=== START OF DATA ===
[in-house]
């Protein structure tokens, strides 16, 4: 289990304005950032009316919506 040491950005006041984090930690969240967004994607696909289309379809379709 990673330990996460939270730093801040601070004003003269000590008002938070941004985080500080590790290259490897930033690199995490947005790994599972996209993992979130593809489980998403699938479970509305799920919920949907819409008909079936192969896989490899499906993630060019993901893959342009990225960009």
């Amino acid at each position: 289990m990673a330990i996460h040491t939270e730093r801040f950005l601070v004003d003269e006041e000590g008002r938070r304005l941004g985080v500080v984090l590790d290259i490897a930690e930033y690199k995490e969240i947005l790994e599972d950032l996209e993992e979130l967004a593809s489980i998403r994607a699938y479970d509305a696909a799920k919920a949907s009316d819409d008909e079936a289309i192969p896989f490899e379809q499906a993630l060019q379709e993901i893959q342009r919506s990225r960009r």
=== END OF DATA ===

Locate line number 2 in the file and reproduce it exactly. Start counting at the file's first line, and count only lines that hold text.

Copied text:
């Protein structure tokens, strides 16, 4: 289990304005950032009316919506 040491950005006041984090930690969240967004994607696909289309379809379709 990673330990996460939270730093801040601070004003003269000590008002938070941004985080500080590790290259490897930033690199995490947005790994599972996209993992979130593809489980998403699938479970509305799920919920949907819409008909079936192969896989490899499906993630060019993901893959342009990225960009």